But despite being marred by Chris Barnes's ridiculous cupped-microphone growls, shoddy songwriting, and staggering misogyny, Cannibal Corpse's unparalleled lyrical depravity made it one of the biggest bands in death metal -- even if critics normally left the band as battered and blood-soaked as the victims in its songs.
By its classic fourth disc, The Bleeding, Cannibal Corpse began to come into its own. Guitarists Jack Owen and new addition Rob Barrett formed one of the most technically proficient combos in death metal, and Barnes began to sing in a somewhat decipherable manner -- a big improvement, for sure. But just as it was hitting its stride, the group split acrimoniously with Barnes -- who now fronts the popular Six Feet Under -- and brought in ex-Monstrosity vocalist George "Corpsegrinder" Fisher.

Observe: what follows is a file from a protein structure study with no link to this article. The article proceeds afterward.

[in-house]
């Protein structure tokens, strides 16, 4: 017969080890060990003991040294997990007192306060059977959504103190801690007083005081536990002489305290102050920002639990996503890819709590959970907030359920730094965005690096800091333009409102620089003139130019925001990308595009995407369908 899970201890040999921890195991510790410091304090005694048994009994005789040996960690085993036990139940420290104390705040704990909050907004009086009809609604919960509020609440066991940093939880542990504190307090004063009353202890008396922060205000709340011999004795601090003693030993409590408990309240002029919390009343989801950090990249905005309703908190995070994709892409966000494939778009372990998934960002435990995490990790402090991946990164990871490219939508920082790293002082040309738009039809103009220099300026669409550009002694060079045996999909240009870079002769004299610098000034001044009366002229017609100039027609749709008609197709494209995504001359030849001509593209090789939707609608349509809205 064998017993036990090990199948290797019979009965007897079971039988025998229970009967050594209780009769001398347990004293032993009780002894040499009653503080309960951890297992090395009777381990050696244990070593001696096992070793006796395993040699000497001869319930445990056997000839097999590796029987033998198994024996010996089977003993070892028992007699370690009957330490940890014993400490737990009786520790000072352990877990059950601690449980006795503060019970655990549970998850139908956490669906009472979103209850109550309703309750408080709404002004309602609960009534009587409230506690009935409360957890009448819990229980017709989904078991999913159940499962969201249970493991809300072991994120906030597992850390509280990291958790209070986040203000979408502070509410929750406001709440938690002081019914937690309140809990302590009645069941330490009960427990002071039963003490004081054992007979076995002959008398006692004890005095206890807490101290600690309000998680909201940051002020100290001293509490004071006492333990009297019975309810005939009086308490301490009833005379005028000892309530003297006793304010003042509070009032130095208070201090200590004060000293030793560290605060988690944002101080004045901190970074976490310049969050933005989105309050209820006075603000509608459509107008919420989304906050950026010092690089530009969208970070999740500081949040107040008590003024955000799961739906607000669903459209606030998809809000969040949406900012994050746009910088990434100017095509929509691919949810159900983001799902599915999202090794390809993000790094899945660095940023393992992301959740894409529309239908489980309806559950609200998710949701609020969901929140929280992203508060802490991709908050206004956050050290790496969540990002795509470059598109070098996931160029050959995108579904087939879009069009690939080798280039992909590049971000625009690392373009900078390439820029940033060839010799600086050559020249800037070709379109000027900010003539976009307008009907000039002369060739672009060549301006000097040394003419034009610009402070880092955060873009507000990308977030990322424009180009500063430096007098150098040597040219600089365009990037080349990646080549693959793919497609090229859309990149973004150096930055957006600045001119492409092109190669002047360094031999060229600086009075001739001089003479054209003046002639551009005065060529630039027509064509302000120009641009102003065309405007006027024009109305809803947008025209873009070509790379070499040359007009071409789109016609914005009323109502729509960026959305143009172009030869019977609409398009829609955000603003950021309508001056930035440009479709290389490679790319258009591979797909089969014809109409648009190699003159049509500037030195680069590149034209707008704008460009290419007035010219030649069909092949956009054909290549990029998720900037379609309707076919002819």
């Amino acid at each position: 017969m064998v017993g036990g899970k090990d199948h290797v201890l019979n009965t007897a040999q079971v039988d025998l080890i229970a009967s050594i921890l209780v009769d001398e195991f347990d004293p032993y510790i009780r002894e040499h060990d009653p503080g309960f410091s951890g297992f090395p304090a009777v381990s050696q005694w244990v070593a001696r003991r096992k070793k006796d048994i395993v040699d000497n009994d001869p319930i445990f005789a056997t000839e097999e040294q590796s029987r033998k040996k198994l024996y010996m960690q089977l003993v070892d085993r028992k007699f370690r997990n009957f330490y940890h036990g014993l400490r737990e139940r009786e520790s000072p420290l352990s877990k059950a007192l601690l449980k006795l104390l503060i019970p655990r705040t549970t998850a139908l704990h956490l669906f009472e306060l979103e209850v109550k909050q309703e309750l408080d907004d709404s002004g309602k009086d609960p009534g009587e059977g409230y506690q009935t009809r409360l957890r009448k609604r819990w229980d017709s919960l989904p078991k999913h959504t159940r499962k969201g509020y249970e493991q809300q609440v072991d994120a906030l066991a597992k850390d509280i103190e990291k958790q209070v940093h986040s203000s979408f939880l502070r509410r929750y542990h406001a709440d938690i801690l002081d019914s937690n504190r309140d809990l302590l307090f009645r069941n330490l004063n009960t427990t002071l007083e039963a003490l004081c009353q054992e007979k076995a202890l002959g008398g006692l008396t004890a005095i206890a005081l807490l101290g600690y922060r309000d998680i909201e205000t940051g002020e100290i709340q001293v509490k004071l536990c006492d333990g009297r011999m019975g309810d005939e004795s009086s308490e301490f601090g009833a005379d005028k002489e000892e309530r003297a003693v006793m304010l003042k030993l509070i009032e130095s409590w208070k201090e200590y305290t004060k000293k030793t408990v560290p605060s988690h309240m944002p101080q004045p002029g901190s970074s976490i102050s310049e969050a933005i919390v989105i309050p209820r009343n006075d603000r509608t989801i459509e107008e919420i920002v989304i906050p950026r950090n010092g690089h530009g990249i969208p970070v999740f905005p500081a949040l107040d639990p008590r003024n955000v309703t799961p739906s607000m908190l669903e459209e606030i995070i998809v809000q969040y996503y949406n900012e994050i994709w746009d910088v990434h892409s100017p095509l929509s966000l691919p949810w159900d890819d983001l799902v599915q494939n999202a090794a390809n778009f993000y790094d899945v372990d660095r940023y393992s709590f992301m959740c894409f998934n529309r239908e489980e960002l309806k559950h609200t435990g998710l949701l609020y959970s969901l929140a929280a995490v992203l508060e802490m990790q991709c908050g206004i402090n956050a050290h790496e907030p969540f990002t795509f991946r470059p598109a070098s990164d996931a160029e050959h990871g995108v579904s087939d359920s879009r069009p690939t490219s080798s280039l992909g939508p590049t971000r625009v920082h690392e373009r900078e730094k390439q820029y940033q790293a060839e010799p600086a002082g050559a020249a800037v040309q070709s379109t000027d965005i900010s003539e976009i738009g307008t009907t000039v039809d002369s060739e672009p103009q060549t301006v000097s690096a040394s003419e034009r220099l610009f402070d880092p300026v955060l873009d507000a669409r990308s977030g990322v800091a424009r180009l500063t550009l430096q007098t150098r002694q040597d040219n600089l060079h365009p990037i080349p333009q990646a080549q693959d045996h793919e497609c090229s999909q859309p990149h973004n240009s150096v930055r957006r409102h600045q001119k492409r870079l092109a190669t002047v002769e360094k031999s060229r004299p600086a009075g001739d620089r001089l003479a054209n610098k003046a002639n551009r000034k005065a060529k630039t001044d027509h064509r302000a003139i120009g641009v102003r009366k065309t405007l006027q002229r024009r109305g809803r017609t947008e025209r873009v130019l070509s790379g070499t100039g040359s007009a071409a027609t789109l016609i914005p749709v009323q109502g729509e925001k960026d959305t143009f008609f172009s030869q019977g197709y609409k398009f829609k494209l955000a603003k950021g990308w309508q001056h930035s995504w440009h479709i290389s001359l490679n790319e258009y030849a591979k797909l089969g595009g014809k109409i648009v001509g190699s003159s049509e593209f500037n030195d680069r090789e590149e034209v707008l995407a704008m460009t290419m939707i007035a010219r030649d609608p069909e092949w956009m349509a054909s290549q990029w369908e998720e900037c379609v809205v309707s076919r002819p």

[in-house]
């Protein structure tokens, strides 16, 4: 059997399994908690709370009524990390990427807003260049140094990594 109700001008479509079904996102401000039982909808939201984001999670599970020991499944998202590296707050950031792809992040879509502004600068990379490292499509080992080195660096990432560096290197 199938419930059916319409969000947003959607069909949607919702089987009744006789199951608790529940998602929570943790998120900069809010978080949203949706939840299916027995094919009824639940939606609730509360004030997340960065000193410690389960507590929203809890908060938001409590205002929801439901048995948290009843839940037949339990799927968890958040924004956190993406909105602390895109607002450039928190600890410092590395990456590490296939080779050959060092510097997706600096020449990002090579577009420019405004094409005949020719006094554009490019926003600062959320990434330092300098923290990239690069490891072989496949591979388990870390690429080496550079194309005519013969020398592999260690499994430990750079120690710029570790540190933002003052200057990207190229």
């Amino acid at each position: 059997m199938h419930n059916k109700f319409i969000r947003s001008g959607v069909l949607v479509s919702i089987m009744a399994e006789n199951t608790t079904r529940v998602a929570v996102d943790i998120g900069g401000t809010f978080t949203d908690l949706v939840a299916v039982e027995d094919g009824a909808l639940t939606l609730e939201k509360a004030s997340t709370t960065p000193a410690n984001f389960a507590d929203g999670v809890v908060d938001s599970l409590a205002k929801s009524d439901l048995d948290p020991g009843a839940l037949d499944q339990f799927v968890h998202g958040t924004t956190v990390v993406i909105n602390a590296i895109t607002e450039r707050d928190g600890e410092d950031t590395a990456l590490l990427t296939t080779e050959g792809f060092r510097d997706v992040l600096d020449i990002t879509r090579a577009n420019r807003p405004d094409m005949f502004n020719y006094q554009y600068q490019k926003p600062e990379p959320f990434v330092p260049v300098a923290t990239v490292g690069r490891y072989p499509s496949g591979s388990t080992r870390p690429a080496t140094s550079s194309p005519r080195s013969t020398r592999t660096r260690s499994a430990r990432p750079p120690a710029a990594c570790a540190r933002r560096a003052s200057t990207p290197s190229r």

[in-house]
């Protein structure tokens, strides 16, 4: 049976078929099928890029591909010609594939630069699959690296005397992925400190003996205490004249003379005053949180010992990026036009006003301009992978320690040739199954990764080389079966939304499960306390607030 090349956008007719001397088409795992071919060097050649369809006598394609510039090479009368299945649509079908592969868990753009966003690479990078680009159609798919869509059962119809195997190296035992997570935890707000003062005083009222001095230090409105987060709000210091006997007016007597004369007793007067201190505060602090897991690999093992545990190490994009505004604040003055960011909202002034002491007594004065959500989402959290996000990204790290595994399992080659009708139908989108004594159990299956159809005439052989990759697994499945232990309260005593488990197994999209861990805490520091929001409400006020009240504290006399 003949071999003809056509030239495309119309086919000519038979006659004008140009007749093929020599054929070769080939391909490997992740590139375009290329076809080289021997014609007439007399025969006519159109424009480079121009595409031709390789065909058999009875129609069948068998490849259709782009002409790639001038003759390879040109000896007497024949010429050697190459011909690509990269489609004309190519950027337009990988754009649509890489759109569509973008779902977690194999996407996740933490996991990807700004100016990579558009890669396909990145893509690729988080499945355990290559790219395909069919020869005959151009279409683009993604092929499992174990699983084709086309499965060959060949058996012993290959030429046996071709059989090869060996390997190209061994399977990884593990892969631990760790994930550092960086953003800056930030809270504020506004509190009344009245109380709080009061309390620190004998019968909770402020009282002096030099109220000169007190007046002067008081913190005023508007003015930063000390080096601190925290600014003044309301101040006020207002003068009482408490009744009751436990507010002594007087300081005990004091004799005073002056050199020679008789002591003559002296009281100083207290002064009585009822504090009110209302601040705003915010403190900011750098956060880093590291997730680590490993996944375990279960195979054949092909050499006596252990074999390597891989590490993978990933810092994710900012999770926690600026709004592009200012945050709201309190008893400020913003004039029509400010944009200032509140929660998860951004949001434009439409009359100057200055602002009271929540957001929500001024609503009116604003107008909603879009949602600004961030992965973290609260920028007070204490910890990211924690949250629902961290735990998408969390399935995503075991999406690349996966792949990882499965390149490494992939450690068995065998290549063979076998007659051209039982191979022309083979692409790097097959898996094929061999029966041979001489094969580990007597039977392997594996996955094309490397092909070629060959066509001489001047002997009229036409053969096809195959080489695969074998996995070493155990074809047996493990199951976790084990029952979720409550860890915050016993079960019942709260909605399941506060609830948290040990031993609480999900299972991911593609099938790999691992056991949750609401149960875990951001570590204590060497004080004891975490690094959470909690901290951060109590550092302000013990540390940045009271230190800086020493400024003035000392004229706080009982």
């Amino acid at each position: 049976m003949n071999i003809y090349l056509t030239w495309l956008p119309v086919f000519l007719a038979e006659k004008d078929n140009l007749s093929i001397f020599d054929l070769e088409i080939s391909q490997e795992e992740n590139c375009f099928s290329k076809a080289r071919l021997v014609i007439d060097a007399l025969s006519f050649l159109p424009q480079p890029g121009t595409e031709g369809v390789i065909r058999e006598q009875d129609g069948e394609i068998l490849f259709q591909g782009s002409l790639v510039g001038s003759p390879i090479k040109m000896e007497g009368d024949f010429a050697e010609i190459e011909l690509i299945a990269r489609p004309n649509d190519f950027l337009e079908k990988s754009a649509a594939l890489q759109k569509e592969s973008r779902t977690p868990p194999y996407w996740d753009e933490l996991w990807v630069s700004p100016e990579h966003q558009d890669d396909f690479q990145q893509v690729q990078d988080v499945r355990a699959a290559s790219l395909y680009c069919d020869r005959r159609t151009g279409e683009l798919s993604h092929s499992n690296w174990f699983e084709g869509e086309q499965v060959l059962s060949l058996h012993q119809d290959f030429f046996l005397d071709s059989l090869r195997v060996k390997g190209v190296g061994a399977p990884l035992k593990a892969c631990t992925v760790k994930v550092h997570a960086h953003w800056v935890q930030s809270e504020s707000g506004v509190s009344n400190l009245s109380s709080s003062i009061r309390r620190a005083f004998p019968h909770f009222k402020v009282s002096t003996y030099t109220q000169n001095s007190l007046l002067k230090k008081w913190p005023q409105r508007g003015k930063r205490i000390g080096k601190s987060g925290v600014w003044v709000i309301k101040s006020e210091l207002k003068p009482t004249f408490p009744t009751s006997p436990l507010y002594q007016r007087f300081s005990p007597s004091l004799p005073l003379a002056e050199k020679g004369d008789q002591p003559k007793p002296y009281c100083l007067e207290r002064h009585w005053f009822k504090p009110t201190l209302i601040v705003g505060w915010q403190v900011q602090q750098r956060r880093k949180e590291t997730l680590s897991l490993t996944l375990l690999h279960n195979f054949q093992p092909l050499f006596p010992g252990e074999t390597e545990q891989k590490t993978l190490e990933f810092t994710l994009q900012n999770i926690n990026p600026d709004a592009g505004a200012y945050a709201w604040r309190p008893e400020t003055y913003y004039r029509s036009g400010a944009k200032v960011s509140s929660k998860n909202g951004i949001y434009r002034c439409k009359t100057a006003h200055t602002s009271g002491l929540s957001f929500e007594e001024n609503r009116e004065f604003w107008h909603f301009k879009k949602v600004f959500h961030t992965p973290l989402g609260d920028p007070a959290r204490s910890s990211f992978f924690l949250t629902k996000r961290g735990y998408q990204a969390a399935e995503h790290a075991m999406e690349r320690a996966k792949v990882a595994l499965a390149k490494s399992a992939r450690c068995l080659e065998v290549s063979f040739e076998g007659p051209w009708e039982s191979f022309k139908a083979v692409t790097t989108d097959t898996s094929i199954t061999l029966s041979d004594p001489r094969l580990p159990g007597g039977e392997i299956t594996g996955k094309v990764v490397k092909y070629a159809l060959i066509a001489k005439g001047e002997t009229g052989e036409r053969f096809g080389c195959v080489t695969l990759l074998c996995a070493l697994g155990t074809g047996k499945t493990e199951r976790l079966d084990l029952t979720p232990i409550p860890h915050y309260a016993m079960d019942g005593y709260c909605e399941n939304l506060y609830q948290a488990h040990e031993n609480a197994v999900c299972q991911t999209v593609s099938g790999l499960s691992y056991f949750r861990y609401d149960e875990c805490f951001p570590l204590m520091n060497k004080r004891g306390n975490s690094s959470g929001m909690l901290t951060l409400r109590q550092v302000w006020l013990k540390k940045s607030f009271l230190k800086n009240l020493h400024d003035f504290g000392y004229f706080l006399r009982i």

And though Fisher is a superb growler, with better range than his predecessor, he lacks the personality of the always-irritable, weed-huffing, conspiracy-theory-professing Barnes. Consequently, Cannibal Corpse has become what no one could have predicted: a good band whose offensiveness has taken a back seat to its musicianship. Now that's shocking.